Blog Archives

markfromireland

Philippe Rogier (±1561-1596): Caligaverunt oculi mei

0
April 18, 2014

Rogier was a Flemish composer who started his musical career at the Spanish court as one of the choirboys recruited by Philip II's maestro de capilla Geert van Turnhout. During his all-too-short life he rose to become the Emperor's maestro de capilla himself. His music with its unusual dissonances, striking accidentals, and unexpected suspensions can sound surprisingly modern as can his sudden harmonc shifts – all of these techniques are used in Caligaverunt oculi mei to express both grief and remorse and it ends with a plainitive cry of the bereft Rogier mourning our crucified Lord – Videte omnes populi, si dolor similis sicut dolor meus,  (See, all you people, whether any grief can be compared to mine).

markfromireland

Click here to listen to the music and read the rest of the posting ...

Juan Gutiérrez de Padilla (± 1590 -1664): Lamentation for Maundy Thursday, ‘Incipit lamentatio Jeremiae Prophetae’

2
April 17, 2014

For this year's Maundy Thursday I've chosen Juan Gutiérrez de Padilla's setting of Lectio I (Incipit Lamentatio Ieremiae prophetae) of the Lamentations for Maundy Thursday 'In Coena Domini'. It's a six-part setting and as you might expect from de Padilla it's very traditional in tone with it's polyphony being firmly based on the Toledo Lamentation tone and uses very fluid and sad vocalisations for the Hebrew letters—Aleph, Beth, and Gimel between the verses. It's sung below, superbly as always, by the Westminster Cathedral Choir conducted by James O'Donnell.

markfromireland

Click here to listen to the music and read the rest of the posting ...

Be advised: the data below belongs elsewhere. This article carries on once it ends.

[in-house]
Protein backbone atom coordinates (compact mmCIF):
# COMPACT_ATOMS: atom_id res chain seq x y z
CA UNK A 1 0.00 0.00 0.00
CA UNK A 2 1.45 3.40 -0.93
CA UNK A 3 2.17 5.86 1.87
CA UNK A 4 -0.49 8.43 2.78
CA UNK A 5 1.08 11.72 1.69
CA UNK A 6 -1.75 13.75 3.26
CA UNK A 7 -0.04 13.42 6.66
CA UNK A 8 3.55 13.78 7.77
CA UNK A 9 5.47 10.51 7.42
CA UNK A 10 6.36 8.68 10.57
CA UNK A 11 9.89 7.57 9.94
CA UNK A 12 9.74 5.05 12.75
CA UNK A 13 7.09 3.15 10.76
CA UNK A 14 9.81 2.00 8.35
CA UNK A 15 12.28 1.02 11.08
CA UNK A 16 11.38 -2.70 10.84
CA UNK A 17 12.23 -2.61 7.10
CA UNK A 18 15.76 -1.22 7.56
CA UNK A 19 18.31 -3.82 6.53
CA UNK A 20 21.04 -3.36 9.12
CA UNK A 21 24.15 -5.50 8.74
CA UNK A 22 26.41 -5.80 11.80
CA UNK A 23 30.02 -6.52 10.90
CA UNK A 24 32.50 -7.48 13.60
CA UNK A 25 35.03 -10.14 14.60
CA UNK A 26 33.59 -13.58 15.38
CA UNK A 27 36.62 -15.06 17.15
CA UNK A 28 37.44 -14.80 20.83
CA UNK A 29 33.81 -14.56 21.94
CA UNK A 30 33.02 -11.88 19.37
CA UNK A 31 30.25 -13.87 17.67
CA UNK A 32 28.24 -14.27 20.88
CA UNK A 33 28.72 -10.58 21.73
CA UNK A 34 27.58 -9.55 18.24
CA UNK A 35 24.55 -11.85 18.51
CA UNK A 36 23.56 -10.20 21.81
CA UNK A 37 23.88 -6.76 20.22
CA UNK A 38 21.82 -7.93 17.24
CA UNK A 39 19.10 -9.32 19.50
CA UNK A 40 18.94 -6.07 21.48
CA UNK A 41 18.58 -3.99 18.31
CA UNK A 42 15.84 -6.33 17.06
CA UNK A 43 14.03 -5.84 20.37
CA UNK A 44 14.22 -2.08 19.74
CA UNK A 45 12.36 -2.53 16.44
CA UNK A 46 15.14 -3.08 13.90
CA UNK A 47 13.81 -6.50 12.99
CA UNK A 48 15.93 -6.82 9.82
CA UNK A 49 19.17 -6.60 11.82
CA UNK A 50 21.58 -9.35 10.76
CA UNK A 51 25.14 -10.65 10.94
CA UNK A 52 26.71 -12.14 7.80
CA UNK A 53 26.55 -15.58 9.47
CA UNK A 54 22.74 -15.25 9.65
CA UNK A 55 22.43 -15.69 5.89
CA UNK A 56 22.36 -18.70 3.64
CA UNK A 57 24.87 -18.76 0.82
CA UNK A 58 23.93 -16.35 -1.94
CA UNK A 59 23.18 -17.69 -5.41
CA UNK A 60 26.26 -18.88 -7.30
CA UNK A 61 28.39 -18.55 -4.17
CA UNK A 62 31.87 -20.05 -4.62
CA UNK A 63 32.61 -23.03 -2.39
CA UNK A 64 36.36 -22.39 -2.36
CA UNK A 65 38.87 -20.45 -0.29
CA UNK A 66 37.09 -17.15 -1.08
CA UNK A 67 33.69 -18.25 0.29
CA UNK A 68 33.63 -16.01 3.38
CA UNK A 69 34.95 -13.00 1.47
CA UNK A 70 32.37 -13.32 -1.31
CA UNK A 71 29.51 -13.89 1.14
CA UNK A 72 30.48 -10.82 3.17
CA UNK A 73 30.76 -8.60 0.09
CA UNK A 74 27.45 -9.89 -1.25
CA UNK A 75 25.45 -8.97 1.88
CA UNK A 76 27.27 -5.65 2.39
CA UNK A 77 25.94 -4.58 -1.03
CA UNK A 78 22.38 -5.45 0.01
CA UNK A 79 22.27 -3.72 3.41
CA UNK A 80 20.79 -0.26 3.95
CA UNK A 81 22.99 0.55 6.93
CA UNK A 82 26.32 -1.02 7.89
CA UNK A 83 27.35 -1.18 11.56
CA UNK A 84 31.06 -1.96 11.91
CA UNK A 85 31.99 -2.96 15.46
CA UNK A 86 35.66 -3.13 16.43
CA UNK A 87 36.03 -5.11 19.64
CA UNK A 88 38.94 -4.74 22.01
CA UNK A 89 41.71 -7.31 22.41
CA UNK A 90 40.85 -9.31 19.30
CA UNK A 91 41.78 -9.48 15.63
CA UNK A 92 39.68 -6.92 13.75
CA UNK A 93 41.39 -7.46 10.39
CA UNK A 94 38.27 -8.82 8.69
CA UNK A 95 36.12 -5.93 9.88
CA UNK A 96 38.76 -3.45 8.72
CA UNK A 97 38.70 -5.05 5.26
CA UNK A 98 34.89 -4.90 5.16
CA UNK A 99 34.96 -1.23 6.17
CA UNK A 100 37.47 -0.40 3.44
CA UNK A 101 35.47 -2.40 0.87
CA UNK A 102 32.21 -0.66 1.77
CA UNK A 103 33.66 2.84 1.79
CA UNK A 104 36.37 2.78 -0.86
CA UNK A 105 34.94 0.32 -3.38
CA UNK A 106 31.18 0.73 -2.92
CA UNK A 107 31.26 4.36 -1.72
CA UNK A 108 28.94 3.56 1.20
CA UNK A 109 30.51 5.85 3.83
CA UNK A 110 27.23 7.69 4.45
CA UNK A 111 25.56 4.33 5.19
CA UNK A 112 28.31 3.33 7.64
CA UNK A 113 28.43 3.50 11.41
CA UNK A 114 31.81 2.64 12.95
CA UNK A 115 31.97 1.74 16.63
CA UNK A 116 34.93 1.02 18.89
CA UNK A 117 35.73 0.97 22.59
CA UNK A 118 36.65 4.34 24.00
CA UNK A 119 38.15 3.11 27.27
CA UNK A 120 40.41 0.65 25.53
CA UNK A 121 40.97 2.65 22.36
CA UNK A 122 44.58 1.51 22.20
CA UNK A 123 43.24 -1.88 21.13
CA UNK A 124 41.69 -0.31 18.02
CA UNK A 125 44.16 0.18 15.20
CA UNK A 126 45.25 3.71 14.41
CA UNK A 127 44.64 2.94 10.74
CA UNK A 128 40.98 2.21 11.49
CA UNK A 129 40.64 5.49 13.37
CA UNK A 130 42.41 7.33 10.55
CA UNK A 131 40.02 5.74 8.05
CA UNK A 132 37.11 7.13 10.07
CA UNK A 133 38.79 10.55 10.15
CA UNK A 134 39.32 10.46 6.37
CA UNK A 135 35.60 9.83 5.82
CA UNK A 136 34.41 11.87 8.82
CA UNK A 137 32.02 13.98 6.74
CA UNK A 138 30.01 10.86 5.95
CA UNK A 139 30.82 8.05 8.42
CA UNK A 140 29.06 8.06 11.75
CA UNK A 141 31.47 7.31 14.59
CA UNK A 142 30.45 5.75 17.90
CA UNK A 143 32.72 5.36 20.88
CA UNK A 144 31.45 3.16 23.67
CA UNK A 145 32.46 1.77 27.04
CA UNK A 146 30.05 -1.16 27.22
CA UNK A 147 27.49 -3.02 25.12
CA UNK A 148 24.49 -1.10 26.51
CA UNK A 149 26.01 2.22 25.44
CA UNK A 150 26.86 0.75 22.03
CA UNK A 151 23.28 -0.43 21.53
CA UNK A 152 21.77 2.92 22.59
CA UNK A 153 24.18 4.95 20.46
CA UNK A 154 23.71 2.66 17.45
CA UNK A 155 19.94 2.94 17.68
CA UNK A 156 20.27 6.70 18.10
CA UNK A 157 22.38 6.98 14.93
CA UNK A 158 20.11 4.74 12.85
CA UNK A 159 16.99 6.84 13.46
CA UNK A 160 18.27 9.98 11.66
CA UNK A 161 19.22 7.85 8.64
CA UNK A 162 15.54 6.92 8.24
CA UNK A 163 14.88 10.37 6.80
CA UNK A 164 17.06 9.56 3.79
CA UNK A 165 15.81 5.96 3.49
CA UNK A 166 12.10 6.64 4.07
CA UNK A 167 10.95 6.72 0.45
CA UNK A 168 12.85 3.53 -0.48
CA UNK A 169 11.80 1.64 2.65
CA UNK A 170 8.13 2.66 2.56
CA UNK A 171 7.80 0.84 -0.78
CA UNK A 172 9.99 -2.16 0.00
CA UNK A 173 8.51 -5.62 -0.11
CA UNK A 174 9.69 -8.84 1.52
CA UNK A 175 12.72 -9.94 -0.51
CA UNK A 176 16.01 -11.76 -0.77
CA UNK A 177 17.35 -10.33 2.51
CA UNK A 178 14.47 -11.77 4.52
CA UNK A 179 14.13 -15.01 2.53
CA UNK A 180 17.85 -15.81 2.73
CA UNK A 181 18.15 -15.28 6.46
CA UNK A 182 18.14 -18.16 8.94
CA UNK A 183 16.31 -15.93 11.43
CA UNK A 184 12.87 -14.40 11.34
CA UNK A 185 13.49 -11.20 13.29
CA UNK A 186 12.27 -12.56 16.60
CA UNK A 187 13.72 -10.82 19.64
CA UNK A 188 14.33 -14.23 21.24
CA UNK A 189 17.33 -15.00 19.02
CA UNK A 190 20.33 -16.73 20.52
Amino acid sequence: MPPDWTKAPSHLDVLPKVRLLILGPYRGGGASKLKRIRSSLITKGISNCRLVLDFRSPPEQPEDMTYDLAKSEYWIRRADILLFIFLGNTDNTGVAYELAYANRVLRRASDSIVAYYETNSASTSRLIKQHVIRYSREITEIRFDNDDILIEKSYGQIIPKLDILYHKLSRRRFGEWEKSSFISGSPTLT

George Malcolm (1917-1997): Miserere mei Deus

2
April 16, 2014

Psalm 51 – the Miserere, is the Biblical text around which the Ash Wednesday liturgy revolves. George Malcolm's setting (Malcolm was Master of Music at Westminster Cathedral between 1947 and 1959) is an alternatim setting of the Psalm. It's a beautiful piece of work that deserves to be far better known in which Malcolm switches between the higher and lower voices in an unadorned second mode chant which he offsets with polyphonic expansions and variations. The voices join together for the second half of the Gloria  in a descant of great power and beauty.

markfromireland

Click here to listen to the music and read the rest of the posting ...

Orlande de Lassus (±1530-1594): Timor et tremor

0
April 15, 2014

De Lassus' six-part motet Timor et tremor is a complex and rewarding piece in which De Lassus trys – I think successfully, to portray musically emotional insecurity. Its use of disjunction makes it a beast to sing at all let alone to sing well which is why I greatly admire this performance of it by The Choir of St John’s College, Cambridge, under their conductor Andrew Nethsingha.

markfromireland

Click here to listen to the music and read the rest of the posting ...

William Byrd (±1539-1623): O God, the proud are risen against me

0
April 14, 2014

In his note to this wonderfully imposing six-part anthem Peter Phillips speculates that it echoes the sentiment felt by Queen Elizabeth I 'when faced with the Northern Rebellion of 1569, or the Babington plot to assassinate her in 1586'. Maybe so but somehow I doubt it, I think it far more likely that it's an example of Byrd crying to God against the persecution of his faith by Ekizabeth's government. Whatever the truth of the matter it's a glorious piece of music that's gloriously well sung below by the Tallis Scholars. Enjoy :-).

markfromireland

Click here to listen to the music and read the rest of the posting ...

Archives

Special Pages